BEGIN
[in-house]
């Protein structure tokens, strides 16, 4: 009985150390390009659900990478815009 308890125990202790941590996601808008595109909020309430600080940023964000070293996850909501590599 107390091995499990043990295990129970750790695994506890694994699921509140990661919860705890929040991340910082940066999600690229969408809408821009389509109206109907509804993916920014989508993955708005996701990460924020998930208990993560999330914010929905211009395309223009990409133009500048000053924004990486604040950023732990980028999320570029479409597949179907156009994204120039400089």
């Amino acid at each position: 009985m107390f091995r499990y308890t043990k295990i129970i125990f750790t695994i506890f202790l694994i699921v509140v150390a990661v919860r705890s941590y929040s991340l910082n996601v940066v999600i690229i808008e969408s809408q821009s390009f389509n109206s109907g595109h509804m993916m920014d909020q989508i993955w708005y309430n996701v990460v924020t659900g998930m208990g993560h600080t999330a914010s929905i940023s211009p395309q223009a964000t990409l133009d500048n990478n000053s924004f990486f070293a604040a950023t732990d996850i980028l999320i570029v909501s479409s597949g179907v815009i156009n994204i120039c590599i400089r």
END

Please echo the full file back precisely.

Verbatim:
[in-house]
């Protein structure tokens, strides 16, 4: 009985150390390009659900990478815009 308890125990202790941590996601808008595109909020309430600080940023964000070293996850909501590599 107390091995499990043990295990129970750790695994506890694994699921509140990661919860705890929040991340910082940066999600690229969408809408821009389509109206109907509804993916920014989508993955708005996701990460924020998930208990993560999330914010929905211009395309223009990409133009500048000053924004990486604040950023732990980028999320570029479409597949179907156009994204120039400089």
């Amino acid at each position: 009985m107390f091995r499990y308890t043990k295990i129970i125990f750790t695994i506890f202790l694994i699921v509140v150390a990661v919860r705890s941590y929040s991340l910082n996601v940066v999600i690229i808008e969408s809408q821009s390009f389509n109206s109907g595109h509804m993916m920014d909020q989508i993955w708005y309430n996701v990460v924020t659900g998930m208990g993560h600080t999330a914010s929905i940023s211009p395309q223009a964000t990409l133009d500048n990478n000053s924004f990486f070293a604040a950023t732990d996850i980028l999320i570029v909501s479409s597949g179907v815009i156009n994204i120039c590599i400089r």